Lund University is celebrating 350 years. Read more on lunduniversity.lu.se

Menu

Javascript is not activated in your browser. This website needs javascript activated to work properly.
You are here

Cell redox control under plant stress

Background: Mitochondrial control of cell redox levels

In plant respiration, carbon compounds are broken down for synthesis of ATP, which provides the energy needed for cellular processes. Carbohydrates and lipids are broken down to organic acids, which mitochondria oxidise while reducing NAD+ to NADH. The NADH is oxidised and the electrons transferred to oxygen by the respiratory chain in the inner mitochondrial membrane. In this process, enzyme complexes pumps protons across the membrane, creating a membrane potential used for the synthesis of ATP. However, plants have enzymes that prevent the conservation of energy. These are called “energy bypasses”, and include external and internal alternative NAD(P)H dehydrogenases (Ndex and Ndin), alternative oxidases (AOX), and uncoupling proteins.

The distribution of redox energy

The distribution of redox energy between plant processes via NADH and NADPH, and how their levels, in turn, may be regulated by the mitochondrial electron transport chain. Cytosolic NADH and NADPH interacts with major growth processes like photosynthesis, nitrogen metabolism and central biosynthetic reactions. NADPH also takes part in reactions important for the plant responses against biotic and abiotic stress (e.g. involving ROS metabolism and signalling).

These proteins allow larger flexibility in energy efficiency and substrate use. Especially, alternative NAD(P)H dehydrogenases can regulate the cellular levels of NADH and NADPH (see Figure). These molecules are the major distributors of redox energy in cells, and interact with many processes active in the central and intermediate carbon metabolism and in responses to plant stress.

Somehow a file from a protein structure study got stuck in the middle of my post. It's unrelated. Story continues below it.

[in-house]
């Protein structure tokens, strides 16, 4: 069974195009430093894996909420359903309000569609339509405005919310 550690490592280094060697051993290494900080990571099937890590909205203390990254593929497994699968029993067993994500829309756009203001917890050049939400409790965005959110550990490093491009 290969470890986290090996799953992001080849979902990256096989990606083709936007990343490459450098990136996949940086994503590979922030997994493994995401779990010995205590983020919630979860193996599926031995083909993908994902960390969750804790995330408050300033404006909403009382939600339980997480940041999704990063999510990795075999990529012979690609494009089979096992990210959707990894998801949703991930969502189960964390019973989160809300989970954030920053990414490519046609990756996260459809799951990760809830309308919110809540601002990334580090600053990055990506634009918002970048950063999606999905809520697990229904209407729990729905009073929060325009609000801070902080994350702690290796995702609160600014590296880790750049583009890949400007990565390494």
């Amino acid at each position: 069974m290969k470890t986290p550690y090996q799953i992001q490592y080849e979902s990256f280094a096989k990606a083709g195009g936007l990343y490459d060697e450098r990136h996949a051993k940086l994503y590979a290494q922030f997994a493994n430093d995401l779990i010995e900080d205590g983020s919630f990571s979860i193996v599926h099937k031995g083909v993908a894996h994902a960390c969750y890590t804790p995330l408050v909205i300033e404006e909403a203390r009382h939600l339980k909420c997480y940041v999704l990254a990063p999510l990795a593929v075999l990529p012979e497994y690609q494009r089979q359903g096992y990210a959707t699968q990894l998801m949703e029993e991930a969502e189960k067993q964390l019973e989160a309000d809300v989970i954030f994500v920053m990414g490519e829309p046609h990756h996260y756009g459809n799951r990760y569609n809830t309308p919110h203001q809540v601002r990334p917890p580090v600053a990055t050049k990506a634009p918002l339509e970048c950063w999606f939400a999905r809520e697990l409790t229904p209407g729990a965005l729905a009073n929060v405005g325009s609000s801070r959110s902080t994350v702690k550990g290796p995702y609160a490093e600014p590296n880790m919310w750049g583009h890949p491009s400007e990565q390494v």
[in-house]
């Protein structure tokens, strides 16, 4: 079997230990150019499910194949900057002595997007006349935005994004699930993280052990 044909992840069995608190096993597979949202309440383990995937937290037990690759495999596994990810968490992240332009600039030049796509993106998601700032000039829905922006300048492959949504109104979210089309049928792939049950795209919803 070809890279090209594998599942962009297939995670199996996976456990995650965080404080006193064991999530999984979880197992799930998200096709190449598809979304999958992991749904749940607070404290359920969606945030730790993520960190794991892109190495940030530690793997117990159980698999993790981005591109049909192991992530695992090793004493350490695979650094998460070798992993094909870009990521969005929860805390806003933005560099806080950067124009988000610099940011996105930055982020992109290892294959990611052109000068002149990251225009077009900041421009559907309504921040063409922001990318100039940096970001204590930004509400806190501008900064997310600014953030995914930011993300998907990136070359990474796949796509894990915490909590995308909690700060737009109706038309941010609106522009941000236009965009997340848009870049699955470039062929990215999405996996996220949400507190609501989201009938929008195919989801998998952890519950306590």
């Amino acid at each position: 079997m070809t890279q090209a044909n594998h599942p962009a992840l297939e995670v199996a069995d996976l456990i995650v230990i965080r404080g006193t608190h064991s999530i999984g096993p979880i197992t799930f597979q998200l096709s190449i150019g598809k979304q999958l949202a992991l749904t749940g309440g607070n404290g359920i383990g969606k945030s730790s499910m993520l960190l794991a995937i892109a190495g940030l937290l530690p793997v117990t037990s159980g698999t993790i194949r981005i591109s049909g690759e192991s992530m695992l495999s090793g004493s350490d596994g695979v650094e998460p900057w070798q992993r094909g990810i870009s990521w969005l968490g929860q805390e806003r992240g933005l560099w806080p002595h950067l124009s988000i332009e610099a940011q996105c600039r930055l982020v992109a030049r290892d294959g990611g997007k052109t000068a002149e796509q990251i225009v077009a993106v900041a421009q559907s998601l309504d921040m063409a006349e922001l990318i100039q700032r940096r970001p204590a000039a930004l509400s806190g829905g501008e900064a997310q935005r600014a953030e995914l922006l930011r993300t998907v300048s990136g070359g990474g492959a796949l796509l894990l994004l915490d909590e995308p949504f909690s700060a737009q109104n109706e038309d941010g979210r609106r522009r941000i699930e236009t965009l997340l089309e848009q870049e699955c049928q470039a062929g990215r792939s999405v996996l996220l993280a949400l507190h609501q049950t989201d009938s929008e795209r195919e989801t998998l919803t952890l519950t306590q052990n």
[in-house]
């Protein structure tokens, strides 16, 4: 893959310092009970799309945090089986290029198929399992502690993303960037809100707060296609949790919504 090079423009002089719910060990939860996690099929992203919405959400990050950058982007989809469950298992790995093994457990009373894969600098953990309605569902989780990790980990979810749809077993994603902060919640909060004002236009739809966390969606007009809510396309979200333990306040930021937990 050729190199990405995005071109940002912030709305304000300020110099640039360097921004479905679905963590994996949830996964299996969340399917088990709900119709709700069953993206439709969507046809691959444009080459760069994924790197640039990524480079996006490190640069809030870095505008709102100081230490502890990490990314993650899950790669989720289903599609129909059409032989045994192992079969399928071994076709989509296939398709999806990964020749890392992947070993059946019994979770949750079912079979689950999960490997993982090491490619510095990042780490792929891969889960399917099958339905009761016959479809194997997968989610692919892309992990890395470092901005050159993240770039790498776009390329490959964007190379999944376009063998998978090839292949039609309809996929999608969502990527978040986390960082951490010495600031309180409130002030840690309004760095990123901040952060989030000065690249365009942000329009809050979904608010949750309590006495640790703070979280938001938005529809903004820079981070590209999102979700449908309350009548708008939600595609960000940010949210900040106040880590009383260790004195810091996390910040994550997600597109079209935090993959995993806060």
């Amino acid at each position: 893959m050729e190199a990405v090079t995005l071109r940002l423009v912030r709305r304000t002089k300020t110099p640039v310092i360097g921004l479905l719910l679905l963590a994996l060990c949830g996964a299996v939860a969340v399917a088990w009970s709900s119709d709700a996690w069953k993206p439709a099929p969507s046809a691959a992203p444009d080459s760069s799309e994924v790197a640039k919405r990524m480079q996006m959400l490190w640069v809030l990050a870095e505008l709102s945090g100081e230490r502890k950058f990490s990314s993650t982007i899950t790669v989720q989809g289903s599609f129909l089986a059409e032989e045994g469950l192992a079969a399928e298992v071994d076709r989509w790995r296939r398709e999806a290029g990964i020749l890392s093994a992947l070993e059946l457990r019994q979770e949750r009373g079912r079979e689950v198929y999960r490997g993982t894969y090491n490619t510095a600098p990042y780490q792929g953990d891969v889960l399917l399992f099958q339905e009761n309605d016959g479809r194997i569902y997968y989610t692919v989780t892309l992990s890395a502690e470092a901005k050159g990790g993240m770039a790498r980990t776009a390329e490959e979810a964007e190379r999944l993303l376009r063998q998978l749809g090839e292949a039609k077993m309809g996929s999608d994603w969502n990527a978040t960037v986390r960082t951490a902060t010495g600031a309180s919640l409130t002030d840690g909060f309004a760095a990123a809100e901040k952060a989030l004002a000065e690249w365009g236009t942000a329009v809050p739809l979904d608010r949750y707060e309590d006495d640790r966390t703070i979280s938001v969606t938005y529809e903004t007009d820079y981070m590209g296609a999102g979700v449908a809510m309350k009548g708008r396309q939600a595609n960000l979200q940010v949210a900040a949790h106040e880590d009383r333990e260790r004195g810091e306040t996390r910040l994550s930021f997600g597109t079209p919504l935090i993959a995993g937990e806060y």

Experimental approaches

We follow expression of energy bypass genes, relative to other genes, under variable growth conditions and stressful challenges. One example is a collaborative effort to understand the molecular impact of switches in nitrogen nutrition, and associated pH changes.

By modifying genes for the mitochondrial NAD(P)H dehydrogenases we can influence the whole cell NAD(P)H levels, and directly assess how the cellular NAD(P)H pools control other processes. We have correlated transgenically induced changes in cellular NAD(P)(H) levels to changes in development. We now investigate redox responses to the environment, in particular NAD(P)H-mediated defences enabling plants to cope with biotic and abiotic stress. A particular interest is to analyse if energy bypasses counteract metabolic fluctuations induced by external stress.

Page Manager:
Callos

People involved